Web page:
How are men's facial cleansers different from women's facial cleansers?

woman uses pad to clean face
Men's facial cleansers have some advantages that regular cleansers don't -- like ingredients that aid shaving. See more personal hygiene pictures.

Years ago, Colgate, the maker of Irish Spring deodorant soap, famously created the slogan, "Manly, yes, but I like it too."

And while there are a few personal care products that appeal to both men and women, you probably won't find many when it comes to facial cleansers. The reasons for this include how the products are marketed, as well as the different skin care needs of the two genders.


Men have tougher, oilier skin due to an increased amount of collagen in the dermis (the middle layer of skin) [source: Clinique].

In addition, daily shaving has an exfoliating effect on their faces. Because of these factors, their skin tends to show the signs of aging more slowly than women's.

While it may sound like the fairer sex has the raw end of this deal, consider that most women usually have a history of taking better care of their skin.

They are much more likely to pamper their faces with moisturizers and sunscreens, which, over time, can make a difference in the health of the body's largest organ.

These variations -- both in skin type and behavior -- mean that men's and women's facial cleansers are sometimes formulated with different types of ingredients. In the coming sections, we'll look at the distinctions between these facial cleansers.


Men's Facial Cleanser Ingredients

Generally speaking, men aren't exactly connoisseurs of facial cleansers. In fact, even skin care products marketed toward men (often with masculine, sporty packaging) are more likely to be bought for them by women [source: Cosmetics Design]. That's not to say that men are unlikely to wash their faces; it's just that they're more prone to clean with whatever's on hand -- either the bar soap they use on their bodies or the cleanser that belongs to their significant other.

Body soaps are not ideal for facial cleansing as they contain harsh detergents that can remove moisture from the skin [source: WebMD]. Fortunately, men have tougher skin that is less sensitive to such ingredients. And because men are not as likely to spend a lot of time on their personal care routine, many manufacturers of men's cleansers have designed washes that are formulated for use on both the body and face, minimizing the time spent on grooming while still protecting the face from harsh chemicals.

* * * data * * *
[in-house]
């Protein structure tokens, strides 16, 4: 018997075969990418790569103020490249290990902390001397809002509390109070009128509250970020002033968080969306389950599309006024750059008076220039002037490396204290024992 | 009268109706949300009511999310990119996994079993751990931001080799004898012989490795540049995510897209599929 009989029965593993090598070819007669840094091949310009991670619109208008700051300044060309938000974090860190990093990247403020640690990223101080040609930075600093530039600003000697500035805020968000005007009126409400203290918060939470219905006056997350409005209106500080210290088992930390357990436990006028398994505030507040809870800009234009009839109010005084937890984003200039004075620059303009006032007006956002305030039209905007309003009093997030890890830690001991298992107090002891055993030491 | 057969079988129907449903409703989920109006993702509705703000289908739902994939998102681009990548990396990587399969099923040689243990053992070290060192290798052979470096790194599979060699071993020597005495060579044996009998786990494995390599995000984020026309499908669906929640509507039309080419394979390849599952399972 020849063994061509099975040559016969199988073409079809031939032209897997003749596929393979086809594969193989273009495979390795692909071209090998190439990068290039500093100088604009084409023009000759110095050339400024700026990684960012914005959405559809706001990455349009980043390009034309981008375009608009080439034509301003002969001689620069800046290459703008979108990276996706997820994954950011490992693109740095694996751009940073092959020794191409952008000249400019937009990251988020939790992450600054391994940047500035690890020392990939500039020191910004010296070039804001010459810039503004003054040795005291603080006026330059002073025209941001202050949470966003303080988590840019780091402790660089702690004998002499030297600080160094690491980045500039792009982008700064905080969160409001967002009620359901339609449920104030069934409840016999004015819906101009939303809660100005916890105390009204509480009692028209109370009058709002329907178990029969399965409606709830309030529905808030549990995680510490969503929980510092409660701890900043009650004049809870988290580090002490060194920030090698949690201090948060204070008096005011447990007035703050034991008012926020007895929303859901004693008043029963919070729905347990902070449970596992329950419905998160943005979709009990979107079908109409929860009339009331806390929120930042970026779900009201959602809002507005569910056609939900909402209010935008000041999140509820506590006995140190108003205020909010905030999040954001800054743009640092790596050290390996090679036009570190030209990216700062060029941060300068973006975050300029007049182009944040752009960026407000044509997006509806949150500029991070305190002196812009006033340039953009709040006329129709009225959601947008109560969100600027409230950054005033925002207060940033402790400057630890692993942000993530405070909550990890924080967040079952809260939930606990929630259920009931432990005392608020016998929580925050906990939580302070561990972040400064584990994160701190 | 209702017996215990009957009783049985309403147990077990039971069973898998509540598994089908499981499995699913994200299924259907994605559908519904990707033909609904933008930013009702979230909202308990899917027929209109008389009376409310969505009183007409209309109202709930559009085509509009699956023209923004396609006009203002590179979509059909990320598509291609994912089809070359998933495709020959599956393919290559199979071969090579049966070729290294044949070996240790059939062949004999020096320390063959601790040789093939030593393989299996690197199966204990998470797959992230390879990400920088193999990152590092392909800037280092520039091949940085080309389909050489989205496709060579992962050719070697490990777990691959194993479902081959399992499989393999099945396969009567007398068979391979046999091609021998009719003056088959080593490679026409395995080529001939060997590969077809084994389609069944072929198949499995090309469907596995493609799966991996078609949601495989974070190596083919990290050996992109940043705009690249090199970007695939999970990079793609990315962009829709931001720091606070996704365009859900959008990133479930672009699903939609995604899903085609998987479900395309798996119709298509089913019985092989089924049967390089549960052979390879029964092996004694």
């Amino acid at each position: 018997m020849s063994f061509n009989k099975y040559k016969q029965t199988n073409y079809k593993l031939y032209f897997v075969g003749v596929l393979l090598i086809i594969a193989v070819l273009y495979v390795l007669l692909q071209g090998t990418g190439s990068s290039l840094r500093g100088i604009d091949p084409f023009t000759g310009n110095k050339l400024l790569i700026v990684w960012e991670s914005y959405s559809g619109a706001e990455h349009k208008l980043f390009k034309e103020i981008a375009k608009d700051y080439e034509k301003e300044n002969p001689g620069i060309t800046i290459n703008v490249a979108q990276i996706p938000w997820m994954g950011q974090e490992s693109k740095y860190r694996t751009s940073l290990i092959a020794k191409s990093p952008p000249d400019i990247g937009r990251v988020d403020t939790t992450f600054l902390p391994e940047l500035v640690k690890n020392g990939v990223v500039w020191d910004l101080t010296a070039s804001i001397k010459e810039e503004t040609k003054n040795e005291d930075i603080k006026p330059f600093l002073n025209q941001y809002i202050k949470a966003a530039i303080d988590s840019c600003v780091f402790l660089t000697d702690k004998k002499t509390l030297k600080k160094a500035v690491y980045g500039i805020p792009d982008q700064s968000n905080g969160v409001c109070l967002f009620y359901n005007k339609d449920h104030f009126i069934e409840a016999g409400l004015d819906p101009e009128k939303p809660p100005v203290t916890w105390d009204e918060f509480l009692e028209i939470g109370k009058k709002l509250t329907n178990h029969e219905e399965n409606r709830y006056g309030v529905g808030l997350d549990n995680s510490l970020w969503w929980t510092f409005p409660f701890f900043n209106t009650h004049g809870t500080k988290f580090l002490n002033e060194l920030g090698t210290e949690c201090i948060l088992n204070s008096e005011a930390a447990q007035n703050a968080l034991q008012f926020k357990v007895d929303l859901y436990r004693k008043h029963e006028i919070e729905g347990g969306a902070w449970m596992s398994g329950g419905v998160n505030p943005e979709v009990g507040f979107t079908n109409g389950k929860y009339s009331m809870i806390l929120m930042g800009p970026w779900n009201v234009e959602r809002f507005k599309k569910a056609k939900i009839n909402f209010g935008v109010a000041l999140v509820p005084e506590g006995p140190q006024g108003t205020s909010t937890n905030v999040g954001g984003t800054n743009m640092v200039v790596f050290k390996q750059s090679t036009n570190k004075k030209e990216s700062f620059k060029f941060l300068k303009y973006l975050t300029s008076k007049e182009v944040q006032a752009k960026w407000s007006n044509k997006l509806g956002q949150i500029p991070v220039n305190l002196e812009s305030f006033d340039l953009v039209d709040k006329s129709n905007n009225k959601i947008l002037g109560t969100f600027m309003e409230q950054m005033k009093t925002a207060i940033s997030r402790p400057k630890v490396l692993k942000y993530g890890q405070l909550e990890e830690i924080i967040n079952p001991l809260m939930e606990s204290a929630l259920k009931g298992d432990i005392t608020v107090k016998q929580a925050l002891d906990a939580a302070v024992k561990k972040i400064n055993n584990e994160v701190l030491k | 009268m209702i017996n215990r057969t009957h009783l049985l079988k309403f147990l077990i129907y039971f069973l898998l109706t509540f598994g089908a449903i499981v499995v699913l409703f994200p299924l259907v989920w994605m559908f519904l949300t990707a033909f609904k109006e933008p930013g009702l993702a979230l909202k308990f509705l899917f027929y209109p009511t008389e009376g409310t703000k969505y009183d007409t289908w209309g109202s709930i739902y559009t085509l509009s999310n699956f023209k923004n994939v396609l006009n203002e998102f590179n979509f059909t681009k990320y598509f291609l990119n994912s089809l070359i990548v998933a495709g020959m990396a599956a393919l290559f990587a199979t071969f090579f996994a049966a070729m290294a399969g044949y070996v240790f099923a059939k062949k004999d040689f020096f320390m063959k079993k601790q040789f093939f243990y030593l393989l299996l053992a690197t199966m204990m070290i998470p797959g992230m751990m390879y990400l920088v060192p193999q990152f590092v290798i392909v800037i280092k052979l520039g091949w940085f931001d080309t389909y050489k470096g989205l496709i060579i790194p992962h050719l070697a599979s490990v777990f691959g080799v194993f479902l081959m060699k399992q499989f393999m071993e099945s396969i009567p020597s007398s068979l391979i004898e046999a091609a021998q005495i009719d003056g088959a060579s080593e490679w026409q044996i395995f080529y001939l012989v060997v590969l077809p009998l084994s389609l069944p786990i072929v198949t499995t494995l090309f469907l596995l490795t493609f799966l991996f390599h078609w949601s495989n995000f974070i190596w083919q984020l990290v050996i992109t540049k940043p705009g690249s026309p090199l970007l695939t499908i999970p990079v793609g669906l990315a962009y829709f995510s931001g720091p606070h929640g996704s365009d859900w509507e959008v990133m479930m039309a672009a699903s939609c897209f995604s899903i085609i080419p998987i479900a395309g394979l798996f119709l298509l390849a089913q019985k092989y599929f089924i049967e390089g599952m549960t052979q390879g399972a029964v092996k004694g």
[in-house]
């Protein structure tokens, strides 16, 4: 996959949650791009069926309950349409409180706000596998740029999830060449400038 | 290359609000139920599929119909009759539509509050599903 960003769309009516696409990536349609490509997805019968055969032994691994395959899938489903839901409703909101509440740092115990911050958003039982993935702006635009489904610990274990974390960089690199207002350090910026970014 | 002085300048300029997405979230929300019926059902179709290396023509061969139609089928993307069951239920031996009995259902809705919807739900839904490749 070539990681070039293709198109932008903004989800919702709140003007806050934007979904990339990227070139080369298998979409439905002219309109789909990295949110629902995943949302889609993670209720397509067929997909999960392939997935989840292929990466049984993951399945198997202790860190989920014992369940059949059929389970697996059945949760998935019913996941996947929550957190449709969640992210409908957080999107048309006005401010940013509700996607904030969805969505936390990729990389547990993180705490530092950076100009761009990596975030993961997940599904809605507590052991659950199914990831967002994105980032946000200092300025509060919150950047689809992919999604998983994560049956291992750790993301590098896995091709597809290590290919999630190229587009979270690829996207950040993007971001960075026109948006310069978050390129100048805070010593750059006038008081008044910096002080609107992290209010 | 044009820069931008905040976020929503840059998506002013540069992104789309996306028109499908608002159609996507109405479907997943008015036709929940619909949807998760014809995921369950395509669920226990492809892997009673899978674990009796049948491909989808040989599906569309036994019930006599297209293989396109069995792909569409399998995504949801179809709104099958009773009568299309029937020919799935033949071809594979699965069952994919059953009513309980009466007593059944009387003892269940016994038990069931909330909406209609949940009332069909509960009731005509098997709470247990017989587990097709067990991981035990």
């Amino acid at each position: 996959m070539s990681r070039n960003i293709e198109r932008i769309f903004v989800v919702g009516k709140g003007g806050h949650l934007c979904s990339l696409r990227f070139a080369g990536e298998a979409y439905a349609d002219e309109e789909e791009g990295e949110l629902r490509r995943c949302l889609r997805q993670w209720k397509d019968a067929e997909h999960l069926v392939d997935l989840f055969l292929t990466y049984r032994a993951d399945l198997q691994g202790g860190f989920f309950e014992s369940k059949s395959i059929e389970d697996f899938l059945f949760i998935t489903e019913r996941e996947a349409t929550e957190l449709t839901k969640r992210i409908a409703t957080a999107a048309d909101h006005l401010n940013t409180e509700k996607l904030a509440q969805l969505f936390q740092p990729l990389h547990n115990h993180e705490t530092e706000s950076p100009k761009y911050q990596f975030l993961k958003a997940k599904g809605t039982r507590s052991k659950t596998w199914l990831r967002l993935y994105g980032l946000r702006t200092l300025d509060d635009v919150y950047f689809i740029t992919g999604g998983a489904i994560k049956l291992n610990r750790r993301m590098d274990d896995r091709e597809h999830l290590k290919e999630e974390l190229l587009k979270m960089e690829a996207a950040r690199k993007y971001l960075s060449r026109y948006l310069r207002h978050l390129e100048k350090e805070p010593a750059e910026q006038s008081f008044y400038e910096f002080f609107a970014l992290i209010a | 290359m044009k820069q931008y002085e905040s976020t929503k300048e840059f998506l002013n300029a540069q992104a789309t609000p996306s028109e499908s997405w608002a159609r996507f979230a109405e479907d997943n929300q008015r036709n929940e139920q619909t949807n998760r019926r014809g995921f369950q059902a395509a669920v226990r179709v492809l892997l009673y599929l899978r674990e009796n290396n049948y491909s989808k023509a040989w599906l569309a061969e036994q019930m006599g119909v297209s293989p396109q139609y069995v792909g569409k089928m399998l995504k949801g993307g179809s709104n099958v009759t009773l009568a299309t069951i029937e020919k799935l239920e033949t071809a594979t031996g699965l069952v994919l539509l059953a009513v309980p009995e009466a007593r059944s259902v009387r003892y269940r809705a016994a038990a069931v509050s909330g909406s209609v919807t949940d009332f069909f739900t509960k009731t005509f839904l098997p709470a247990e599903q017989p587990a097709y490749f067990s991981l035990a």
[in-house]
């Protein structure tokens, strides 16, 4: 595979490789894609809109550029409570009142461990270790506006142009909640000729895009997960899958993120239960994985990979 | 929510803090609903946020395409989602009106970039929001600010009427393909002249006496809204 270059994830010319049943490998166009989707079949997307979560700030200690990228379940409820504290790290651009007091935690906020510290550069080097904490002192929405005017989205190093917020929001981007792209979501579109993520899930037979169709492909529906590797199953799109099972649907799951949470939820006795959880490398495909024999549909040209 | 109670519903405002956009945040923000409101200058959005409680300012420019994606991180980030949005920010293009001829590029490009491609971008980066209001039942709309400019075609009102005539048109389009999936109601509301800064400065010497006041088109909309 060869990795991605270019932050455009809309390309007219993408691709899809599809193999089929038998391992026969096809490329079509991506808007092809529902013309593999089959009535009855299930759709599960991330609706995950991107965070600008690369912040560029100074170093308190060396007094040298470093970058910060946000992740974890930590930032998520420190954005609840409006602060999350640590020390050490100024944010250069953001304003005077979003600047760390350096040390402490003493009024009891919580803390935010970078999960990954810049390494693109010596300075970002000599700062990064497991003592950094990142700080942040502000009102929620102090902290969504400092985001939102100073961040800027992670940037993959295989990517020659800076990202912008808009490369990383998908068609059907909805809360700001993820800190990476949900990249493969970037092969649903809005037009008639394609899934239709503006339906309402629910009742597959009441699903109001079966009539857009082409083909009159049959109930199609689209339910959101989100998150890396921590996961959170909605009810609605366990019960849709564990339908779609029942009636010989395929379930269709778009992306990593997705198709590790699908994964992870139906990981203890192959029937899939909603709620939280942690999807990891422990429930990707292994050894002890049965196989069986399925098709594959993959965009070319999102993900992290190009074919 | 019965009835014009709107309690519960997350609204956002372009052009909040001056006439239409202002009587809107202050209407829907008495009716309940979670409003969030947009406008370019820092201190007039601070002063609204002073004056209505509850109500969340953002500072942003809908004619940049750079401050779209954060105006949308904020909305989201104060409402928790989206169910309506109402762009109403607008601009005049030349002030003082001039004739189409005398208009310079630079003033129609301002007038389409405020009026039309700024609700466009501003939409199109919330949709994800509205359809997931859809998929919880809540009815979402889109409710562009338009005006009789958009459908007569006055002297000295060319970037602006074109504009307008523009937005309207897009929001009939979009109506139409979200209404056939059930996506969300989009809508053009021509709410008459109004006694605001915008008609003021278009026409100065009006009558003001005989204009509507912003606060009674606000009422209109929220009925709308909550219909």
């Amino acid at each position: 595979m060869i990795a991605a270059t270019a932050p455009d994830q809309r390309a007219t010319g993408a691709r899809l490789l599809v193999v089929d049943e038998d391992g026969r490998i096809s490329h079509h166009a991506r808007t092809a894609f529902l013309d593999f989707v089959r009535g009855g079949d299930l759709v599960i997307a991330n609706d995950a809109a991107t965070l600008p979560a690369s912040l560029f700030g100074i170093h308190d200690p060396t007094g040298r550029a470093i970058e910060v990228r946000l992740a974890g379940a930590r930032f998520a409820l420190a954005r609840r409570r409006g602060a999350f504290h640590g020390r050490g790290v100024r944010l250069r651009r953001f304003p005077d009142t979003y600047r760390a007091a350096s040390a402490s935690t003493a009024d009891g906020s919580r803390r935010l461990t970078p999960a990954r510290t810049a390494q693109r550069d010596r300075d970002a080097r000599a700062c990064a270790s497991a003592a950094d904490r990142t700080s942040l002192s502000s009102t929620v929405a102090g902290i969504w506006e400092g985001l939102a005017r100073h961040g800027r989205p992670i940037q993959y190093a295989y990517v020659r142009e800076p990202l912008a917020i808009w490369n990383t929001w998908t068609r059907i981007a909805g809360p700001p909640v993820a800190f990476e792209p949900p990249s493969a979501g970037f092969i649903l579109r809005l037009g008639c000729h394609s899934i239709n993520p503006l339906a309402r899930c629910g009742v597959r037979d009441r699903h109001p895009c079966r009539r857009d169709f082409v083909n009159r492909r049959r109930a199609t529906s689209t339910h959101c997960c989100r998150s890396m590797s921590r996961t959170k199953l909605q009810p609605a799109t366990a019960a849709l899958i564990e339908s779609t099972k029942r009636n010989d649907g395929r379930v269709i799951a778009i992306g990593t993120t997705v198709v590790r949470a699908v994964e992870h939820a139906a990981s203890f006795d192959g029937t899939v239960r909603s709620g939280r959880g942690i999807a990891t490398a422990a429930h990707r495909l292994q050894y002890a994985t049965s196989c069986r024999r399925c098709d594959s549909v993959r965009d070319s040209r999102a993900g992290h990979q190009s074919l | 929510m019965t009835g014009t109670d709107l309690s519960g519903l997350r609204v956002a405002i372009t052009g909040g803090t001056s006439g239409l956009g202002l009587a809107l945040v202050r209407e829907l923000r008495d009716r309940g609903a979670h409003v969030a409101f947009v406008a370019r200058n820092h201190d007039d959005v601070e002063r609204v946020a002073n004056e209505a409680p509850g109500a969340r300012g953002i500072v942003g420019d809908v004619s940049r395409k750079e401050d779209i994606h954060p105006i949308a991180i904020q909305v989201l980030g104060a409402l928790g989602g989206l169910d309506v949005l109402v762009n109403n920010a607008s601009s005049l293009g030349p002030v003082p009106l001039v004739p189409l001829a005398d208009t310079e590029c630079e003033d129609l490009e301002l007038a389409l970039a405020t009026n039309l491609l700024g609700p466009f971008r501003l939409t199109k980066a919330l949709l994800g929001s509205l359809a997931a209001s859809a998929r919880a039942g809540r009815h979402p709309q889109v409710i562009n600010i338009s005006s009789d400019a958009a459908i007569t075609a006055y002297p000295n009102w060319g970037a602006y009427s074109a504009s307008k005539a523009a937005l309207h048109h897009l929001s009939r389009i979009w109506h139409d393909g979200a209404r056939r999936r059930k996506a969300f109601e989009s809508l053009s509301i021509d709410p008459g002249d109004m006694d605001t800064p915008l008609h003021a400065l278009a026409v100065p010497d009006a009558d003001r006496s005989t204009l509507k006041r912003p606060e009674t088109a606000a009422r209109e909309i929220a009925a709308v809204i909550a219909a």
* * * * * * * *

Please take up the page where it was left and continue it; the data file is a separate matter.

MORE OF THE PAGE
Man-centric facial cleansers also have some advantages for men that regular cleansers don't -- ingredients that aid shaving. Some may contain exfoliants, which can help reduce the occurrence of ingrown hairs, and aloe, which can soften the beard.

Beyond features that accommodate beard maintenance and skin toughness, men's facial cleansers contain the same basic ingredients that any general version would, which can include soap compounds, fatty acids and synthetic surfactants, which reduce surface tension when dissolved. Also like standard facial cleansers, products formulated for men usually offer special formulations for dry, oily or sensitive skin.

Keep reading to learn more about women's cleansers.


Women's Facial Cleanser Ingredients

man washes face
Whether you're a woman or a man, you want to have a clean face. But facial cleansers are not "one size fits all."

We've discussed men's facial cleansers and how they differ from others on the market. However, you'll rarely hear of a category called women's cleansers. That's because almost any skin care product not designed specifically for men is meant for women. View any general skin care advertisement and almost all will contain female models. And observe the packaging of these products: They include soft, female-friendly colors, as well as language geared toward women's appearance concerns ("anti-aging," for example).

So it's safe to say that the ingredients of women's facial cleansers are the ingredients of any facial cleanser. They contain standard elements like soap compounds, synthetic surfactants and fatty acids.


However, because women do have more fragile skin than men, they should probably avoid using cleansers formulated for their masculine counterparts, as those products are designed for thicker, oilier skin and may not be as mild as they need. And since women's skin shows signs of aging faster, they might also want to consider a cleanser with humectants, which are moisturizing ingredients.

Because women tend to invest more time and money into skincare, there is a larger variety of cleansers geared toward them. So if you're a woman searching for a new cleanser, you can keep in mind the basics we've established and build on that foundation with a cleanser that is formulated specifically for your skin type and needs. You'll find products containing special ingredients for acne and wrinkle prevention -- and almost anything in between.

Want to know more about skin care? Keep reading for additional information.


Lots More Information

Related Articles

  • American Academy of Dermatology. "Cutting Through the Clutter: Making the Most of Your Facial Cleansing Routine." Feb. 21, 2005. (Dec. 23, 2010)
  • Bruno, Karen. "What's New: Advances in Face Care." WebMD. Aug. 6, 2009. (Dec. 23, 2010)
  • CareFair. "Your Skincare Guide to Soap." (Dec. 23, 2010)
  • Clinique. "Men's Skin 101." (Dec. 23, 2010)
  • Davis, Jeanie Lerche. "A Guy's Guide to Skin Care." WebMD. 2006. (Dec. 23, 2010)
  • Jaret, Peter. "Men's Skin Care for Your Face." WebMD. July 21, 2009. (Dec. 23, 2010)
  • Marmur, Ellen. "What Are the Most Common Cleansing Ingredients?" The Cleveland Clinic, ShareCare. (Dec. 23, 2010)
  • Nichol, Katie. "Organic Male Highlights Importance of Marketing Men's Skin Care to Women." Cosmetics Design. May 10, 2010. (Dec. 23, 2010)
  • Packaged Facts. "Men's Grooming Products: A Global Analysis." Nov. 1, 2009. (Dec. 23, 2010)